Annual Big Game Predictor
Once again it is time to roll out the “Super Bowl -- Stock Market” correlation coincidence, which forecasts the stock market’s direction for the year ahead.
Known as the “Super Bowl Predictor”, the statistical phenomenon was made famous by Robert Stovall, a Wall Street analyst. Stovall found that stocks go up if an original National Football League team won the championship game. On the other hand, a Super Bowl win by a team from the old American Football League (like the Chiefs) meant that stocks would go down for the year.
This was fun and quirky back in the 70s when limited amounts of data were available from only a few Super Bowls to validate Stovall’s theory. But the funny thing is, after 54 Super Bowls, the Predictor has held up 76 percent of the time. It has correctly predicted 32 of 39 “up years” and 9 of 15 “down years”.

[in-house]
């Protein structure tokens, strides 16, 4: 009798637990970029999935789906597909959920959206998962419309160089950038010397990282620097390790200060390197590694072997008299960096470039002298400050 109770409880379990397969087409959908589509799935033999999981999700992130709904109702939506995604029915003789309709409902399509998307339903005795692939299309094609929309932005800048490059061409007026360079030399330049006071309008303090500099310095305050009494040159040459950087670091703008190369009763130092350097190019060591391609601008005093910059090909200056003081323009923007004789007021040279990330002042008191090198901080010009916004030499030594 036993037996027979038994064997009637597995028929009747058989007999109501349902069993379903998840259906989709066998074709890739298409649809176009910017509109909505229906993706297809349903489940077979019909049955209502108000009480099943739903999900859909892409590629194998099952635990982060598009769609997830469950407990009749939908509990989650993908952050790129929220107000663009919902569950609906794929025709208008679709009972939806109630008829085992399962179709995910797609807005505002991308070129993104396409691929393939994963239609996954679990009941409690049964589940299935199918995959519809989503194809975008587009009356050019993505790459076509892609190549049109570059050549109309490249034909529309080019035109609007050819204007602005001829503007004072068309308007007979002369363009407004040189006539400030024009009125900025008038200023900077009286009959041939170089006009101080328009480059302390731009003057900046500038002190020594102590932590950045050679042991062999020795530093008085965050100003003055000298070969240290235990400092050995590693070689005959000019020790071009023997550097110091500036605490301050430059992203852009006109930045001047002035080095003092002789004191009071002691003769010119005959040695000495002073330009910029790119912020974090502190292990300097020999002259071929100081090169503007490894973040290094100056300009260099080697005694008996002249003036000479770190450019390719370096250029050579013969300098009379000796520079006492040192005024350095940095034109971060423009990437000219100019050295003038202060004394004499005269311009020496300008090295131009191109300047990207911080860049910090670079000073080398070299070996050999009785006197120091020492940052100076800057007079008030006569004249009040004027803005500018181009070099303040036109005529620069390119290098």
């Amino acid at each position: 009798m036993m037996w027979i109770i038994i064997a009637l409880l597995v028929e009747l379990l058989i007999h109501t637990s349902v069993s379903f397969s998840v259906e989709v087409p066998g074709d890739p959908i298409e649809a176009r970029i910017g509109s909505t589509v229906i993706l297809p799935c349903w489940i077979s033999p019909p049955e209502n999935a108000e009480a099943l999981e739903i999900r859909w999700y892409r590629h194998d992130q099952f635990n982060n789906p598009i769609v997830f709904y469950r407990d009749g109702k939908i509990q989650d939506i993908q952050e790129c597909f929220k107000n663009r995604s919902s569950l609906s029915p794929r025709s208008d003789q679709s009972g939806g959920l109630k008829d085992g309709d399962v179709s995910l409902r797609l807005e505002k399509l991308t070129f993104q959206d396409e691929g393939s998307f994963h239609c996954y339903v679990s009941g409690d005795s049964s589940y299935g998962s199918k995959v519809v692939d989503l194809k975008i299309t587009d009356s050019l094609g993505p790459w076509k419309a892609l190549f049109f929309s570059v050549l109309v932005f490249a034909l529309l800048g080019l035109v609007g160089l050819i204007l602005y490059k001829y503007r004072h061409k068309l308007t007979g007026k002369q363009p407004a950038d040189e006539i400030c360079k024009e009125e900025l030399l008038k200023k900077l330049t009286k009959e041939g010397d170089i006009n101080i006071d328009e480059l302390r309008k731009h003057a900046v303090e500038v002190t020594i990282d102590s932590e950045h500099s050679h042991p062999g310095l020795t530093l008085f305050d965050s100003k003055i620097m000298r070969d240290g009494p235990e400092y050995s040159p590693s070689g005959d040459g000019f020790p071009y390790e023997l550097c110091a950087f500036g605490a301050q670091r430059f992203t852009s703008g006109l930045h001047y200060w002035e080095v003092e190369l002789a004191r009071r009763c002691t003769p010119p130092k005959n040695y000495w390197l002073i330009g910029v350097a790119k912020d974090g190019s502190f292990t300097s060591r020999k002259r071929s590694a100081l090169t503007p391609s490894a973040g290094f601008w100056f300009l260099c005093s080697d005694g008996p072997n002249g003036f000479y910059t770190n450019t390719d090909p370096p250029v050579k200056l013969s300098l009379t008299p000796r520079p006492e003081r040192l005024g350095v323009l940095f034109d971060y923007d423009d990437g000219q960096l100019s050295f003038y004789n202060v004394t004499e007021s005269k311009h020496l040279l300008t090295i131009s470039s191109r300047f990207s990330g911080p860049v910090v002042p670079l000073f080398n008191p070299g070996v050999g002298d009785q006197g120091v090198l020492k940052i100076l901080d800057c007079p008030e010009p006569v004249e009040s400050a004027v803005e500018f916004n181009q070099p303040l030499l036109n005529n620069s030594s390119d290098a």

But unfortunately, none of this matters, because there will not be an original NFL team participating in this year’s Super Bowl.
Yes, it’s true, the Tampa Bay Buccaneers are this year’s NFC representative. The problem is though, Tampa Bay entered the NFL in 1976 as an expansion team in the AFC.
Thus, the NFC team this year is really an AFC team. So, no matter who wins, the rule says the market is going to sell-off.
As an aside, the word on Reddit is that Tom Brady’s investment advisor is using this information to “short” the market heavily. After all, what could go wrong?
Warren Hurt is the vice president, chief investment officer at F&M Trust
Past performance is not a guarantee of future results. Correlation does not equal causation. Warren Hurt and F&M Trust do not recommend making investment decisions based upon the outcome of a game. Financial decisions made relating to the outcome of a game are not FDIC insured and may result in a loss of principal.
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